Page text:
Mary Rose (37:16): So that was something that I was, again, kind of nervous to bring up, but they were just like, yep, sounds good. They kept saying, just make sure the team that day when you are giving birth knows that you want to take it. And then the doula came with her cooler and everything she was going to take it.

Dr. Nicole (37:34): Okay.

Mary Rose (37:35): And it was really interesting too, the doulas had that, normally placenta would make 80 capsules or 90, and mine made 180. My placenta was like double

Dr. Nicole (37:45): Had a huge placenta,

Mary Rose (37:47): Was double the size of placenta she normally see.

Dr. Nicole (37:49): Okay. So I dunno, I

Mary Rose (37:52): Had plenty of placenta pills.

Dr. Nicole (37:54): Okay. How long did you take those?

Mary Rose (37:57): I only took 'em for a month. I felt like after that period I was kind of getting into more of a routine. And honestly, I just didn't love the taste

Dr. Nicole (38:06): Of that.

Mary Rose (38:07): It did have a very, just like when you take fish oil pills, there's that little back taste. And so I like, I feel like I've gotten over the hump of the really hard menstrual part of it. And so I just did a month, although I had pills that could have lasted me longer.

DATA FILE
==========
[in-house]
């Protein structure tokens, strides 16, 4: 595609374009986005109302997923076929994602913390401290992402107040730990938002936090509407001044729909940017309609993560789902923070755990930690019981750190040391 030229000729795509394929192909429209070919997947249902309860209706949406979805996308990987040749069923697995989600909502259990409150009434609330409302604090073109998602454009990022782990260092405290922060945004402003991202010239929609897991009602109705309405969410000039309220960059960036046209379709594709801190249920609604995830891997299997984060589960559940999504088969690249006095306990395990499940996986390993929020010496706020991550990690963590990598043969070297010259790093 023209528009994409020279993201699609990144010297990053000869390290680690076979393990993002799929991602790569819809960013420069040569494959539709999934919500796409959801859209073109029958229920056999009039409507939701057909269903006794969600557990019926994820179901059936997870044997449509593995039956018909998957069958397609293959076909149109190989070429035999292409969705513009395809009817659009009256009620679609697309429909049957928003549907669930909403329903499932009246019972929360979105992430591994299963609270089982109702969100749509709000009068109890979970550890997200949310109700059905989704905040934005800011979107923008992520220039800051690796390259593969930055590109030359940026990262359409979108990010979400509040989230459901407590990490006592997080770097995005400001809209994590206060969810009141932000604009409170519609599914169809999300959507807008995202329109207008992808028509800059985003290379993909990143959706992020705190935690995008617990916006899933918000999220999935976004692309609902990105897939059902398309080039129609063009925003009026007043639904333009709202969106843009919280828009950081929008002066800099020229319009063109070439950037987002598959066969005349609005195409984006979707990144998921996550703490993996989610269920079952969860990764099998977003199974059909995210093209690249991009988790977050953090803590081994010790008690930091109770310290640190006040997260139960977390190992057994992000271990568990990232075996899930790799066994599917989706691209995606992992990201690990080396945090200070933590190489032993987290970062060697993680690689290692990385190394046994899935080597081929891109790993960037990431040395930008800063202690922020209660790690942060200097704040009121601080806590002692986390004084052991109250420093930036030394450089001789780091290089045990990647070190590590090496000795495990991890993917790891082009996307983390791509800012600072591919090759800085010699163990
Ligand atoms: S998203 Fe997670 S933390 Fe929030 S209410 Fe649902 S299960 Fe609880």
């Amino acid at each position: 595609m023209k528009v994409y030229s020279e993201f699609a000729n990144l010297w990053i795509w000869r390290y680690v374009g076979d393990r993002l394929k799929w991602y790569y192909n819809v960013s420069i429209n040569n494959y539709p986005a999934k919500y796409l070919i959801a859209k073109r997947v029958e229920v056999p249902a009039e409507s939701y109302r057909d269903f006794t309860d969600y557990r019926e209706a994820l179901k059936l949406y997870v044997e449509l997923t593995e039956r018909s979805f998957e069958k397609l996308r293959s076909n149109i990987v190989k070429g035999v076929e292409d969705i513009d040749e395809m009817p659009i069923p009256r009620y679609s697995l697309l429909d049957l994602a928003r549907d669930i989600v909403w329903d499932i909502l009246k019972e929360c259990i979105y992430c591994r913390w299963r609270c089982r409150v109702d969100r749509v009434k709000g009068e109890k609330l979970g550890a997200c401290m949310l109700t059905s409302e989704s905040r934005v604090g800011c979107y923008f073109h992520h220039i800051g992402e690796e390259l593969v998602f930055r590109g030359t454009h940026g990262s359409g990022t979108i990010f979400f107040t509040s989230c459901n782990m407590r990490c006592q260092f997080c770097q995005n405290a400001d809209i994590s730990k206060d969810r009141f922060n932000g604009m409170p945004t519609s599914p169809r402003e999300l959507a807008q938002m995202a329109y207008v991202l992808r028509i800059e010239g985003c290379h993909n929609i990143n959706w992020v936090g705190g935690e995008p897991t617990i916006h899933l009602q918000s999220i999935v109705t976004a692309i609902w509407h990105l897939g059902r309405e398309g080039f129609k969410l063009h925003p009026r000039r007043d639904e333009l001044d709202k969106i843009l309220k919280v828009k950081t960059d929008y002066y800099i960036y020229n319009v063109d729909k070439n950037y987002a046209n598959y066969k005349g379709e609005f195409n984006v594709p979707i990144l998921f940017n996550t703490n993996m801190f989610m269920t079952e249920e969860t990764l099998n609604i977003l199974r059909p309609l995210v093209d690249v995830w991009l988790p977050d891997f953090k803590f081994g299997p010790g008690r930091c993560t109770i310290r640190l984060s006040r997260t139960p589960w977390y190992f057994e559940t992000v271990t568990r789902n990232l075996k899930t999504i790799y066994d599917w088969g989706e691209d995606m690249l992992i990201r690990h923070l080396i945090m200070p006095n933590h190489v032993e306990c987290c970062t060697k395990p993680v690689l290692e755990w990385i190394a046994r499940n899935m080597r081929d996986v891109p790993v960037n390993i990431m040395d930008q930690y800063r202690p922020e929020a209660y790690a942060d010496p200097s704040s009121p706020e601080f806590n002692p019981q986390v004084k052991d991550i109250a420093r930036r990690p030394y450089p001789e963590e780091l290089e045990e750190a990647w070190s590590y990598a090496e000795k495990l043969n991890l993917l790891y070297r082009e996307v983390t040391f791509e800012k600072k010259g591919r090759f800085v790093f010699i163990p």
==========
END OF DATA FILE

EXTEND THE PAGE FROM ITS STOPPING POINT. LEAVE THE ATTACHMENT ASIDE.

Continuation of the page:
Dr. Nicole (38:22): Gotcha. Gotcha. And what made you decide to do placenta encapsulation?

Mary Rose (38:26): So through reading books and everything, I was like, there's really no data to suggest that it super helps in any way. There's not been a lot of scientific trials or anything, but there's no really downside. So I was like, if there's something I could do that could potentially help me, I'm going to try. And I didn't have anything during pregnancy that,

Dr. Nicole (38:46): Yeah, you didn't have any infection meconium or GBS or anything, so I

Mary Rose (38:50): Was like, let's do it.

Dr. Nicole (38:52): Okay. Okay. Alright. Alright. And then how was breastfeeding? It was

Mary Rose (38:56): Pretty good. Honestly, at the beginning it was good. I did have to go back to work around eight weeks and I started pumping and my letdown just became too fast, so she would